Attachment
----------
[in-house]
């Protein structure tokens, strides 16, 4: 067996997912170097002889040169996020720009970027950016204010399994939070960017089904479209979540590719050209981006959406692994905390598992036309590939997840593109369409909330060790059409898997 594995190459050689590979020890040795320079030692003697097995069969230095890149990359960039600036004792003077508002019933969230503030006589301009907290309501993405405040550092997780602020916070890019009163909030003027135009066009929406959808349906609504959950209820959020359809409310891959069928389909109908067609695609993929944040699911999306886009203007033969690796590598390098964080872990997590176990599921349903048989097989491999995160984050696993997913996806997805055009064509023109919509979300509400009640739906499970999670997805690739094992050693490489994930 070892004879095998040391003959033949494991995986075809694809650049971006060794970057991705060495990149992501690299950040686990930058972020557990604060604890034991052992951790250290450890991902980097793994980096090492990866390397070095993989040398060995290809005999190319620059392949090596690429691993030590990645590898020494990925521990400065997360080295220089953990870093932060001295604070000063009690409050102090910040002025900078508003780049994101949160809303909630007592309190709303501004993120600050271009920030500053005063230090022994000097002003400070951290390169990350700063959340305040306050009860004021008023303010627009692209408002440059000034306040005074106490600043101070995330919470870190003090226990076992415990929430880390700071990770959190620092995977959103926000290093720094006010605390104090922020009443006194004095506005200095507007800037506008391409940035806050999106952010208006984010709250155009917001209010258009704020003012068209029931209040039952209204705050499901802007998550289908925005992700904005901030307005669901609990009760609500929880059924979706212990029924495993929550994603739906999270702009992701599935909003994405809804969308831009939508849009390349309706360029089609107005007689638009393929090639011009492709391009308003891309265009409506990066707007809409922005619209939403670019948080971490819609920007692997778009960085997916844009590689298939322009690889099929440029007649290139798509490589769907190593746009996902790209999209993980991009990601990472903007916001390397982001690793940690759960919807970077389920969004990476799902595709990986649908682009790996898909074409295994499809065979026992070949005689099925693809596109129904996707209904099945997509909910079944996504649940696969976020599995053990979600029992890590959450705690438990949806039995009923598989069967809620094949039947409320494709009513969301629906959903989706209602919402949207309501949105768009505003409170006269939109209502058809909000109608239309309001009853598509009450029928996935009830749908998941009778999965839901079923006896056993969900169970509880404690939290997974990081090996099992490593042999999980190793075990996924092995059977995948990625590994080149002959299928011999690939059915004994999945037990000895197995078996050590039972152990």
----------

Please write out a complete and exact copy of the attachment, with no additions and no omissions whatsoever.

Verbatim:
[in-house]
């Protein structure tokens, strides 16, 4: 067996997912170097002889040169996020720009970027950016204010399994939070960017089904479209979540590719050209981006959406692994905390598992036309590939997840593109369409909330060790059409898997 594995190459050689590979020890040795320079030692003697097995069969230095890149990359960039600036004792003077508002019933969230503030006589301009907290309501993405405040550092997780602020916070890019009163909030003027135009066009929406959808349906609504959950209820959020359809409310891959069928389909109908067609695609993929944040699911999306886009203007033969690796590598390098964080872990997590176990599921349903048989097989491999995160984050696993997913996806997805055009064509023109919509979300509400009640739906499970999670997805690739094992050693490489994930 070892004879095998040391003959033949494991995986075809694809650049971006060794970057991705060495990149992501690299950040686990930058972020557990604060604890034991052992951790250290450890991902980097793994980096090492990866390397070095993989040398060995290809005999190319620059392949090596690429691993030590990645590898020494990925521990400065997360080295220089953990870093932060001295604070000063009690409050102090910040002025900078508003780049994101949160809303909630007592309190709303501004993120600050271009920030500053005063230090022994000097002003400070951290390169990350700063959340305040306050009860004021008023303010627009692209408002440059000034306040005074106490600043101070995330919470870190003090226990076992415990929430880390700071990770959190620092995977959103926000290093720094006010605390104090922020009443006194004095506005200095507007800037506008391409940035806050999106952010208006984010709250155009917001209010258009704020003012068209029931209040039952209204705050499901802007998550289908925005992700904005901030307005669901609990009760609500929880059924979706212990029924495993929550994603739906999270702009992701599935909003994405809804969308831009939508849009390349309706360029089609107005007689638009393929090639011009492709391009308003891309265009409506990066707007809409922005619209939403670019948080971490819609920007692997778009960085997916844009590689298939322009690889099929440029007649290139798509490589769907190593746009996902790209999209993980991009990601990472903007916001390397982001690793940690759960919807970077389920969004990476799902595709990986649908682009790996898909074409295994499809065979026992070949005689099925693809596109129904996707209904099945997509909910079944996504649940696969976020599995053990979600029992890590959450705690438990949806039995009923598989069967809620094949039947409320494709009513969301629906959903989706209602919402949207309501949105768009505003409170006269939109209502058809909000109608239309309001009853598509009450029928996935009830749908998941009778999965839901079923006896056993969900169970509880404690939290997974990081090996099992490593042999999980190793075990996924092995059977995948990625590994080149002959299928011999690939059915004994999945037990000895197995078996050590039972152990």